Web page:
Chives vs. Green Onions: What's the Difference?
Chives are the edible leaves and stems of the Allium schoenoprasum plant. They belong to the allium family, so they are closely related to onions, leeks, and scallions (more on that later).
Fresh chives are long, thin, and hollow. The tubular stem looks kind of like a green straw.
What Do Chives Taste Like?
Chives have an onion-y taste, but they're much milder than regular red or yellow onions. They taste very similar to leeks. Worried about bad breath? Don't be. Even if strong onions tend to hang around the back of your mouth longer than they're welcome, chives won't leave you with any noticeable "onion breath."
The sharp, yet delicate and palatable, flavor of chives makes them perfect for using fresh as a garnish, and they are most often considered an herb. Use chives to top your baked potatoes, soups, omelets, and more. Really, you can use them anywhere you want a crisp pop of flavor and fresh green color. The only thing you don't want to do with chives is cook them for a long time — their delicate flavor and texture can't withstand high heat.
Just wrap the chives in plastic wrap and store them in the fridge for up to a week. Make sure not to wrap them too tightly, though, as you don't want to trap any moisture that could cause your chives to mold faster.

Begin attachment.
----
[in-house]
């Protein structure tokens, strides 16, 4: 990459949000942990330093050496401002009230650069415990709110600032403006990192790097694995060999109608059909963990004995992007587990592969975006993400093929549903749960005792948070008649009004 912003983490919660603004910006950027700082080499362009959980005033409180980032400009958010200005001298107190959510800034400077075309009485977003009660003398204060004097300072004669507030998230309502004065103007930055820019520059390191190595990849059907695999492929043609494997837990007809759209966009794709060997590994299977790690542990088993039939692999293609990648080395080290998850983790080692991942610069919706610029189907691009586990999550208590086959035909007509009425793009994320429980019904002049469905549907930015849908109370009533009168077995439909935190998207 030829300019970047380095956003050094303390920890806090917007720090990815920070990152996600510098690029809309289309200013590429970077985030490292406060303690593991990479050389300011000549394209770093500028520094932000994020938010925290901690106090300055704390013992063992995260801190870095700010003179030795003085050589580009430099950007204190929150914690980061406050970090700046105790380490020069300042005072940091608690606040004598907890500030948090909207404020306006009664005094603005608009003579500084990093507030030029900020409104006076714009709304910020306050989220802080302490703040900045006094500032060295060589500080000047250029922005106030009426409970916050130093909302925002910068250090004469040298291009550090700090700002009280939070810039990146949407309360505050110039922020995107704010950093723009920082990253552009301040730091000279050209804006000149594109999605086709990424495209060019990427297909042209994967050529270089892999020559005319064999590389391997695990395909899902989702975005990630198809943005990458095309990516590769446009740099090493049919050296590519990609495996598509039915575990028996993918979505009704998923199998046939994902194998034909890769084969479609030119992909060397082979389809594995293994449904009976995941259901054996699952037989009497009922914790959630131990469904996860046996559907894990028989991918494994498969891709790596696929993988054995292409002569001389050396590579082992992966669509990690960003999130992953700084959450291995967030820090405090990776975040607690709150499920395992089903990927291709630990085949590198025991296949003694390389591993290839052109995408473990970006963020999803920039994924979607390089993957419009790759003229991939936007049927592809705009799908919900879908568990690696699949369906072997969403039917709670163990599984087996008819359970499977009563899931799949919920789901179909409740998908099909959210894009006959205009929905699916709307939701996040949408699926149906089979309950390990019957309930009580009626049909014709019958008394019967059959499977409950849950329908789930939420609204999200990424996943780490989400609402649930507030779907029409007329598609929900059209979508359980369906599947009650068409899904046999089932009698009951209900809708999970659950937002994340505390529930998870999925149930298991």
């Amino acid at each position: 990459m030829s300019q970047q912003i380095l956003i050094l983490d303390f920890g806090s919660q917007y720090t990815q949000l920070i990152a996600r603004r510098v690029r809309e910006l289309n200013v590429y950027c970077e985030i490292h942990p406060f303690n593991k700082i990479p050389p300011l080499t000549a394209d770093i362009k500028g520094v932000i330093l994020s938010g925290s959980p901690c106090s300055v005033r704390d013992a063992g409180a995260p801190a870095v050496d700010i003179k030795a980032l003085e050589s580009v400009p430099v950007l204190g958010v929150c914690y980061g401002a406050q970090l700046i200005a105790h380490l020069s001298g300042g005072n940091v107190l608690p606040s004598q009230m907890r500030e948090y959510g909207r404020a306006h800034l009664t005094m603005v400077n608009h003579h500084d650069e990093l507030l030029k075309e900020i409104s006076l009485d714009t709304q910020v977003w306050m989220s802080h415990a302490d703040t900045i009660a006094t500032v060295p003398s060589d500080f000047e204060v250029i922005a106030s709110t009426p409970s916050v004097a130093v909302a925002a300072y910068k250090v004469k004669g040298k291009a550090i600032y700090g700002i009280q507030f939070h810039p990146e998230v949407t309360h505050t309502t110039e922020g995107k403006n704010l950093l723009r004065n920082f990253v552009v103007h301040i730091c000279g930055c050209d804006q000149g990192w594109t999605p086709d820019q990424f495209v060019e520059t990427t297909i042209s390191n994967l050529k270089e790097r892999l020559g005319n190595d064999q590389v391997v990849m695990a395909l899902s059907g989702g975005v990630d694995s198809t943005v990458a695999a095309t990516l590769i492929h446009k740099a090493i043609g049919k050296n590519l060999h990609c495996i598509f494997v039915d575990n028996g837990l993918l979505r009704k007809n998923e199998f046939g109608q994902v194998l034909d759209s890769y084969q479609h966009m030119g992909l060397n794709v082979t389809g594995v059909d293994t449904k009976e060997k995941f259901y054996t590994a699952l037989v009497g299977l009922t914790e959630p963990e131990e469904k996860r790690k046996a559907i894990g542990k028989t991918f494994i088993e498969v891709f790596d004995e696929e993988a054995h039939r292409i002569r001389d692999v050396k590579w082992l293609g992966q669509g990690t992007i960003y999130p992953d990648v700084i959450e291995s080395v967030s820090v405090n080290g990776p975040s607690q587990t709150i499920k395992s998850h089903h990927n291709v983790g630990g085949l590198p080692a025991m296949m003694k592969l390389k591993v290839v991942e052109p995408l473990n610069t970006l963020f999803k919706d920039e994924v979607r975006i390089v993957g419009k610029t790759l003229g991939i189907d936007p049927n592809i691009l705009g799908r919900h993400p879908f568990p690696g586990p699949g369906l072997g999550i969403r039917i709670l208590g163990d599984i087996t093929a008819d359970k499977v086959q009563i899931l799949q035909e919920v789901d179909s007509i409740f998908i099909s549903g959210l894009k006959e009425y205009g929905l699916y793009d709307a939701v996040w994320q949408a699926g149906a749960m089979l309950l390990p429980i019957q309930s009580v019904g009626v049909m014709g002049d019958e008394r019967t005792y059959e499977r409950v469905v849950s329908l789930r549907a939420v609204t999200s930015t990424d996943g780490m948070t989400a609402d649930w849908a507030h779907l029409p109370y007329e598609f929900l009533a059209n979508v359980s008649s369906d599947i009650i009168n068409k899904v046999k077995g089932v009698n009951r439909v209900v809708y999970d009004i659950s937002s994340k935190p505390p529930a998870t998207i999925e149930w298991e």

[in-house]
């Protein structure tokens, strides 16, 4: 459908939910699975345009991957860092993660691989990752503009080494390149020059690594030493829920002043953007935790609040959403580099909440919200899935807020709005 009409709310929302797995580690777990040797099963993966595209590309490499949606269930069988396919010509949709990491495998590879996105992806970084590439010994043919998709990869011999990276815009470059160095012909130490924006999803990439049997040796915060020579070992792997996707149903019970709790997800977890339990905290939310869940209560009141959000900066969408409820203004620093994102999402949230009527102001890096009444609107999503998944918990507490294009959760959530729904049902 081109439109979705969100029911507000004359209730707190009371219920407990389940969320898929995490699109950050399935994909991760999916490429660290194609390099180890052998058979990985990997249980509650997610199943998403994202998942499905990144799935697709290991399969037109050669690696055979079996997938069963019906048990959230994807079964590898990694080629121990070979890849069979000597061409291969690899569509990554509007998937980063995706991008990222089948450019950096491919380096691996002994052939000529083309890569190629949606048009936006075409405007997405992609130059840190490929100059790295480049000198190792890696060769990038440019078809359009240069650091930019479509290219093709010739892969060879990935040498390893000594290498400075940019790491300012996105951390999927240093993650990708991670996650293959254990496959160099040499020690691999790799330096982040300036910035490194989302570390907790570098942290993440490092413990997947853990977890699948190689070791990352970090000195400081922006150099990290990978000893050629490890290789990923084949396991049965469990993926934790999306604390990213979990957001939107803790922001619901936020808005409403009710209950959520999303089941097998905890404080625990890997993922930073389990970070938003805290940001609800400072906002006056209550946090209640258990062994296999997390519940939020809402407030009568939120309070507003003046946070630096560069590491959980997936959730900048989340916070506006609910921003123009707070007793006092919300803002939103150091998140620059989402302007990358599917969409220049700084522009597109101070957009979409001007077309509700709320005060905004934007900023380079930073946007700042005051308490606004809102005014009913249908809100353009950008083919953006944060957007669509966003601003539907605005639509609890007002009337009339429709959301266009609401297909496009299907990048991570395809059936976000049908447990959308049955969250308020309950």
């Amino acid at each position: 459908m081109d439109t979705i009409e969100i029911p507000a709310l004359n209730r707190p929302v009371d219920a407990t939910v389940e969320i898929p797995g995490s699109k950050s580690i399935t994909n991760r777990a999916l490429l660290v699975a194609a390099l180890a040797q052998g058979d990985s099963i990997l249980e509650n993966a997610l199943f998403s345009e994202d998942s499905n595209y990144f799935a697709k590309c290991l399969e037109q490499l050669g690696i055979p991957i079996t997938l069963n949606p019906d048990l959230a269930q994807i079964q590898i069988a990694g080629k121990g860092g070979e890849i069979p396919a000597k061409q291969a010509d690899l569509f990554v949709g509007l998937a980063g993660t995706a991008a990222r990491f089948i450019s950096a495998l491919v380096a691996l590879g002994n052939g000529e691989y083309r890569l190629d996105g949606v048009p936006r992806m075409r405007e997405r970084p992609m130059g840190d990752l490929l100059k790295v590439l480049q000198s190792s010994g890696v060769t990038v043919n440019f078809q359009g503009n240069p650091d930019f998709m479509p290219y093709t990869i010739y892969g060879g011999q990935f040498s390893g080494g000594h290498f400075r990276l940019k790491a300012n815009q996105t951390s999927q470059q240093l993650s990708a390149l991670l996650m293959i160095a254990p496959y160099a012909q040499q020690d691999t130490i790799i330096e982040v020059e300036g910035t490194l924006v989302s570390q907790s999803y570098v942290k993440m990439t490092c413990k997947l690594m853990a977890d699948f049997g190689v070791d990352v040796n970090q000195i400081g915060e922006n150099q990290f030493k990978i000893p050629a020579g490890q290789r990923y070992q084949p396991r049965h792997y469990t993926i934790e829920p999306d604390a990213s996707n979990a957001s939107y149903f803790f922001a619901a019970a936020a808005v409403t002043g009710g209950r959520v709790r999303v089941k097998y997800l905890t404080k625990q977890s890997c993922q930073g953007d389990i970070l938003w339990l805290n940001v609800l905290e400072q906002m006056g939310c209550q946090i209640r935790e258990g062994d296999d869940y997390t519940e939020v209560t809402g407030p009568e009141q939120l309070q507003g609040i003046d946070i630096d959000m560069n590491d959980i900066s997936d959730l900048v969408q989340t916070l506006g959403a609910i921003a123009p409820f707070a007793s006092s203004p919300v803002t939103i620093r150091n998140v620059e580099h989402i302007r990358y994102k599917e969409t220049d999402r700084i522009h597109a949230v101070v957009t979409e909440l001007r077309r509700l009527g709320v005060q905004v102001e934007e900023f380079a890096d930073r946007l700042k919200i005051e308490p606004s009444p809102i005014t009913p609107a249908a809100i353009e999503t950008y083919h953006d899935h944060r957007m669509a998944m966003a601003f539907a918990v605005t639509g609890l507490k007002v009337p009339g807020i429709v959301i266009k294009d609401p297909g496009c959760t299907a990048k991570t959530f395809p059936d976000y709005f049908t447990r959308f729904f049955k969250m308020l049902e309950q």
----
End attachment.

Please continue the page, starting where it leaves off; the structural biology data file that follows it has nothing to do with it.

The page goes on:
Chop up some fresh chives and whip up one of these flavorful recipes:
Find more chive recipes here.
Green Onions (Scallions)
Like chives, green onions are members of the allium family. And like chives this vegetable has tender green leaves, although green onions are sold with their white bulbs and stringy white roots attached. Don't let the labels in the produce section confuse you: Green onions and scallions are the exact same thing. Like chives, green onions are long, thin, and and their leaves are mostly hollow.
What Do Green Onions Taste Like?
Green onions have two parts — the white bottoms and the green tops — that taste different from one another. The white bulb has a sweet, onion-y flavor and the soft green tops are fresh-tasting and slightly pungent.
Though they are milder than regular onions, green onions are not as mild as chives. You can use them as an onion substitute in a pinch, but be aware that they won't pack quite the same punch.
Green onions are mild enough to eat raw, so they're often served fresh as a garnish or in salads. They do withstand heat a bit better than chives, so you'll sometimes find them in stir-frys or other cooked dishes. Still, they're often added toward the end of the cooking process so they stay nice and crisp.
Loosely wrap your green onions in plastic wrap and stick them in the crisper drawer. They should stay fresh there for about four to five days. You can keep them fresh for a bit longer if you store them like you would flowers — upright and in a jar with shallow water. Loosely cover your green onion bouquet and leave it in the fridge for about a week.
Did all this green onion talk make you hungry? We've got you covered:
Find more green onion recipes here.
Can You Substitute One for the Other?
Yes, you can absolutely substitute fresh green onions for fresh chives and vice versa. Keep in mind that green onions are more pungent than chives, so you may want to adjust your measurements or skip the swap altogether if you're sensitive to strong flavors.
You can also use chives in a stir-fry in place of green onions, just make sure to add them at the very end of the cooking process so they stay crisp and flavorful.